Iron straps holding the man engine rod to the beam separated the miners  from a successful journey and death. On that day the 20 October 1919, the tired overworked metal straps gave way and 31  miners fell to their deaths. It shattered a community, and it shattered the reputation of the man engine.

But it is not that day that this post will recall, nor a day many earlier in 1842 when Michael’s Loam‘s invention first started transporting miners at Trasavean mine. It will instead recall a day in 1851, an event at Fowey Consols, and an engineer called William West.

On that day, the 28th July 1851, an assorted crowd of mine owners, politicians, mineral lords, local gentry and even the Prussian foreign minister gathered at Fowey Consols. They were there to witness the starting of a new man engine, and of course the expectation of a grand count house dinner afterwards.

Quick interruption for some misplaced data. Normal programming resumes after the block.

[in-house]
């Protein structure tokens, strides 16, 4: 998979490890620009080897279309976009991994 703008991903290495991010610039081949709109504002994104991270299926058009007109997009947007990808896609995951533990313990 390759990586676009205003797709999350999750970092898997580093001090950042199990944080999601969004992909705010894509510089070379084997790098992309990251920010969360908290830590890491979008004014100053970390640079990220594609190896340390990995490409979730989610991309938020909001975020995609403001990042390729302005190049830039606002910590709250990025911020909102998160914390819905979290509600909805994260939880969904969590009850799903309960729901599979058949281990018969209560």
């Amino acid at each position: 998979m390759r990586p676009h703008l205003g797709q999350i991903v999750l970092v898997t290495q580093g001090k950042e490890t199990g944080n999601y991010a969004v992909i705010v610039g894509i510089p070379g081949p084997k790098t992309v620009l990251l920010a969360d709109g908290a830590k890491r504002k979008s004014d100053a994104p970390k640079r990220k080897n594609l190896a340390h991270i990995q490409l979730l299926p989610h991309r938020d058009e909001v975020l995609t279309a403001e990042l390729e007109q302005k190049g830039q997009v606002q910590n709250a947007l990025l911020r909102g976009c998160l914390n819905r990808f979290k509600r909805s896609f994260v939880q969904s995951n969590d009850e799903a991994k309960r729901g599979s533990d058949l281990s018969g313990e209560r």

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Once Lord Vivian had made the formal announcements to start the man engine, the 30 foot diameter water wheel started to turn. About every 10 seconds it completed a revolution, each of these revolutions turned through gears a flywheel that spun at three times of the speed of the waterwheel. It would be in obvious to the guests how this power was transferred to the shaft. A crank changed the wheel’s turning into horizontal motion to transfer the power to the shaft, where a large balance bob, resembling a beam of a beam engine, rotated the motion 90 degrees to an 8″ wooden rod that descended into the depths of the shaft.